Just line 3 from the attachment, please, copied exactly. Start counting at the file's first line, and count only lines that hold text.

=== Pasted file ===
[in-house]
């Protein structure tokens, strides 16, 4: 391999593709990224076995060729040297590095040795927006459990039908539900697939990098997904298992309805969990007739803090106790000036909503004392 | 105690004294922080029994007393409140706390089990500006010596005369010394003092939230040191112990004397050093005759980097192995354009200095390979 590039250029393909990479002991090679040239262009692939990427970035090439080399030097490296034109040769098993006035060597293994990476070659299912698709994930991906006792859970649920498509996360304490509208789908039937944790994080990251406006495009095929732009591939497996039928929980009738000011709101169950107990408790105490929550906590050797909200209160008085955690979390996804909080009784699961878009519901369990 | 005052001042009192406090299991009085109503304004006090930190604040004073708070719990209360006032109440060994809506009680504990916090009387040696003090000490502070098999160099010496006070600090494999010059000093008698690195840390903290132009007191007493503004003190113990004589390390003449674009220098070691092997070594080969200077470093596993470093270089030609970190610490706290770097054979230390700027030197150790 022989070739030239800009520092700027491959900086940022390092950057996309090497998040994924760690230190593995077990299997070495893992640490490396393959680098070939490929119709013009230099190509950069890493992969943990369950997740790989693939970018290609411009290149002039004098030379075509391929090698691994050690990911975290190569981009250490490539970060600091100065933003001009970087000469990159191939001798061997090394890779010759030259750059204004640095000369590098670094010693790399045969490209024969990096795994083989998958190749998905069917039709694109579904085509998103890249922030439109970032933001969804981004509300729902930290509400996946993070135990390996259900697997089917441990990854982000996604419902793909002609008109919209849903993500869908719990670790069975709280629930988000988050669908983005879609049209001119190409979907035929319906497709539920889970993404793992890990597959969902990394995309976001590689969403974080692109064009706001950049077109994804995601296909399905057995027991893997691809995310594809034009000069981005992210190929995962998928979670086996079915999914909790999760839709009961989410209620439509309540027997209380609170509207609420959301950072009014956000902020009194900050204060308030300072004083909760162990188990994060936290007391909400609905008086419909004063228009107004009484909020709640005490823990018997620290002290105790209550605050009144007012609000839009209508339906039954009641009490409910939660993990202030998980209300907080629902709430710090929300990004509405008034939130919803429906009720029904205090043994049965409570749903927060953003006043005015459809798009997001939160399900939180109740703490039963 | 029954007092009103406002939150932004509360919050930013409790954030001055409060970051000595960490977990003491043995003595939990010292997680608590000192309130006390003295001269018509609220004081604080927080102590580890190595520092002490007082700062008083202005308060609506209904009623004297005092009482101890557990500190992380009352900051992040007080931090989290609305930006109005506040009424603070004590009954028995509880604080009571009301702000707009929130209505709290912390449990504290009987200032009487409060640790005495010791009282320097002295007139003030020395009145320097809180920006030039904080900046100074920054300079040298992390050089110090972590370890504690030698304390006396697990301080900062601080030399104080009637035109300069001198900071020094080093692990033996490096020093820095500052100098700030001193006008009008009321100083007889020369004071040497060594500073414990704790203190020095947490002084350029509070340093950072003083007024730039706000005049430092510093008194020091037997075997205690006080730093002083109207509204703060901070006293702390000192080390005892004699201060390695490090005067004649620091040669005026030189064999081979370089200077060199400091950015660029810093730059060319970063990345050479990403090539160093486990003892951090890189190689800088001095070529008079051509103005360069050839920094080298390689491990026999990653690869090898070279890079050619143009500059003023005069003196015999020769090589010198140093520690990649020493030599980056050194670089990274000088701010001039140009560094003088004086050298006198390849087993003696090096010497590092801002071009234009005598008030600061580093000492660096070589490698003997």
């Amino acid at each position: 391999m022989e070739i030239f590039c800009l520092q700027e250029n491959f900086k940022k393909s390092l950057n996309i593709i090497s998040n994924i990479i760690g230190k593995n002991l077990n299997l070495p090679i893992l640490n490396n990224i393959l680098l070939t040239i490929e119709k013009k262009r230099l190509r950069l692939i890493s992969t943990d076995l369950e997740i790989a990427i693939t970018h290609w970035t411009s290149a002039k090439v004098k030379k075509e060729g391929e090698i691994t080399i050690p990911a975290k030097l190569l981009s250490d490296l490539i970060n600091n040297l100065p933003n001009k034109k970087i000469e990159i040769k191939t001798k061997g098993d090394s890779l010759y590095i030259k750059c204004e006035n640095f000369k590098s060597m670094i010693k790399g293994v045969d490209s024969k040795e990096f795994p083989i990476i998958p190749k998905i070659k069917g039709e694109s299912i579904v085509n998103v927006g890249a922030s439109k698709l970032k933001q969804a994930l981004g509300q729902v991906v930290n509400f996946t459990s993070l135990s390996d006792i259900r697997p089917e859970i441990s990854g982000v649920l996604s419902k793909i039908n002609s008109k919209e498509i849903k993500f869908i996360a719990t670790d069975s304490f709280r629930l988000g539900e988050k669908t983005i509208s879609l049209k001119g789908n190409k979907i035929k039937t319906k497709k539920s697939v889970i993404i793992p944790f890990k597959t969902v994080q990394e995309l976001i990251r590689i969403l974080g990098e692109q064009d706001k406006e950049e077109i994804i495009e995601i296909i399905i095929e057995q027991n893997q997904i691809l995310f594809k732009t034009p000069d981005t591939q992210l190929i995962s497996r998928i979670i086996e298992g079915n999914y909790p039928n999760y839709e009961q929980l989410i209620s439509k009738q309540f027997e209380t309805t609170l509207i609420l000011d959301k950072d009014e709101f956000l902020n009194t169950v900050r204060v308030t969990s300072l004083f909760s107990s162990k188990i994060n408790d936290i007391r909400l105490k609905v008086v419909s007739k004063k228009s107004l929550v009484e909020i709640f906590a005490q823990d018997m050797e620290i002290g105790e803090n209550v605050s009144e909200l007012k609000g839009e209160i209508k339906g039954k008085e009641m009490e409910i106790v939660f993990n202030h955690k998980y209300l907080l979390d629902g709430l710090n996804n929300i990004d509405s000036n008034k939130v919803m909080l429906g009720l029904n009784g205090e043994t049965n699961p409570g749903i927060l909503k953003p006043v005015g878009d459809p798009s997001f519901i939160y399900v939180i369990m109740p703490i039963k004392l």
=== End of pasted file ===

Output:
């Amino acid at each position: 391999m022989e070739i030239f590039c800009l520092q700027e250029n491959f900086k940022k393909s390092l950057n996309i593709i090497s998040n994924i990479i760690g230190k593995n002991l077990n299997l070495p090679i893992l640490n490396n990224i393959l680098l070939t040239i490929e119709k013009k262009r230099l190509r950069l692939i890493s992969t943990d076995l369950e997740i790989a990427i693939t970018h290609w970035t411009s290149a002039k090439v004098k030379k075509e060729g391929e090698i691994t080399i050690p990911a975290k030097l190569l981009s250490d490296l490539i970060n600091n040297l100065p933003n001009k034109k970087i000469e990159i040769k191939t001798k061997g098993d090394s890779l010759y590095i030259k750059c204004e006035n640095f000369k590098s060597m670094i010693k790399g293994v045969d490209s024969k040795e990096f795994p083989i990476i998958p190749k998905i070659k069917g039709e694109s299912i579904v085509n998103v927006g890249a922030s439109k698709l970032k933001q969804a994930l981004g509300q729902v991906v930290n509400f996946t459990s993070l135990s390996d006792i259900r697997p089917e859970i441990s990854g982000v649920l996604s419902k793909i039908n002609s008109k919209e498509i849903k993500f869908i996360a719990t670790d069975s304490f709280r629930l988000g539900e988050k669908t983005i509208s879609l049209k001119g789908n190409k979907i035929k039937t319906k497709k539920s697939v889970i993404i793992p944790f890990k597959t969902v994080q990394e995309l976001i990251r590689i969403l974080g990098e692109q064009d706001k406006e950049e077109i994804i495009e995601i296909i399905i095929e057995q027991n893997q997904i691809l995310f594809k732009t034009p000069d981005t591939q992210l190929i995962s497996r998928i979670i086996e298992g079915n999914y909790p039928n999760y839709e009961q929980l989410i209620s439509k009738q309540f027997e209380t309805t609170l509207i609420l000011d959301k950072d009014e709101f956000l902020n009194t169950v900050r204060v308030t969990s300072l004083f909760s107990s162990k188990i994060n408790d936290i007391r909400l105490k609905v008086v419909s007739k004063k228009s107004l929550v009484e909020i709640f906590a005490q823990d018997m050797e620290i002290g105790e803090n209550v605050s009144e909200l007012k609000g839009e209160i209508k339906g039954k008085e009641m009490e409910i106790v939660f993990n202030h955690k998980y209300l907080l979390d629902g709430l710090n996804n929300i990004d509405s000036n008034k939130v919803m909080l429906g009720l029904n009784g205090e043994t049965n699961p409570g749903i927060l909503k953003p006043v005015g878009d459809p798009s997001f519901i939160y399900v939180i369990m109740p703490i039963k004392l």